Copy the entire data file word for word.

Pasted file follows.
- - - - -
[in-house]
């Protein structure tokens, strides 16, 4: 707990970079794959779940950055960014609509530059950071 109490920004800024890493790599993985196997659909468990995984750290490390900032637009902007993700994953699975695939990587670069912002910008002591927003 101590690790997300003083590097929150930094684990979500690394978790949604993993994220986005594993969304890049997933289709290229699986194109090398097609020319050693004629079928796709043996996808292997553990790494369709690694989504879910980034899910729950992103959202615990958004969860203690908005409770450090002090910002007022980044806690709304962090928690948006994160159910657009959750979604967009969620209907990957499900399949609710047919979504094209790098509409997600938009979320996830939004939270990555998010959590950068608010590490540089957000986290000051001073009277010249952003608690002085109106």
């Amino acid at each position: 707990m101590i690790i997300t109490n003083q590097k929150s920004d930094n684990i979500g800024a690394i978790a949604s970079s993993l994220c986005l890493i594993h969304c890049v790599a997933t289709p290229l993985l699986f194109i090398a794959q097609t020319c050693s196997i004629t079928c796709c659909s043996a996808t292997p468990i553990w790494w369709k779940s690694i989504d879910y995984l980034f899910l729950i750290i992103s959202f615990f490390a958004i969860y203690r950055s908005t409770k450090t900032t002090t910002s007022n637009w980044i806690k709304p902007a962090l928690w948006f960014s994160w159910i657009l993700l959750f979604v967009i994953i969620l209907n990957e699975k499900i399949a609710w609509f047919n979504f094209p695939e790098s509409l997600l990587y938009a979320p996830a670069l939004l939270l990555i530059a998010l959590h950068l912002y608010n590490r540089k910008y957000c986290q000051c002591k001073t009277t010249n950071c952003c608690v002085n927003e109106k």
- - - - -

[in-house]
């Protein structure tokens, strides 16, 4: 707990970079794959779940950055960014609509530059950071 109490920004800024890493790599993985196997659909468990995984750290490390900032637009902007993700994953699975695939990587670069912002910008002591927003 101590690790997300003083590097929150930094684990979500690394978790949604993993994220986005594993969304890049997933289709290229699986194109090398097609020319050693004629079928796709043996996808292997553990790494369709690694989504879910980034899910729950992103959202615990958004969860203690908005409770450090002090910002007022980044806690709304962090928690948006994160159910657009959750979604967009969620209907990957499900399949609710047919979504094209790098509409997600938009979320996830939004939270990555998010959590950068608010590490540089957000986290000051001073009277010249952003608690002085109106």
């Amino acid at each position: 707990m101590i690790i997300t109490n003083q590097k929150s920004d930094n684990i979500g800024a690394i978790a949604s970079s993993l994220c986005l890493i594993h969304c890049v790599a997933t289709p290229l993985l699986f194109i090398a794959q097609t020319c050693s196997i004629t079928c796709c659909s043996a996808t292997p468990i553990w790494w369709k779940s690694i989504d879910y995984l980034f899910l729950i750290i992103s959202f615990f490390a958004i969860y203690r950055s908005t409770k450090t900032t002090t910002s007022n637009w980044i806690k709304p902007a962090l928690w948006f960014s994160w159910i657009l993700l959750f979604v967009i994953i969620l209907n990957e699975k499900i399949a609710w609509f047919n979504f094209p695939e790098s509409l997600l990587y938009a979320p996830a670069l939004l939270l990555i530059a998010l959590h950068l912002y608010n590490r540089k910008y957000c986290q000051c002591k001073t009277t010249n950071c952003c608690v002085n927003e109106k």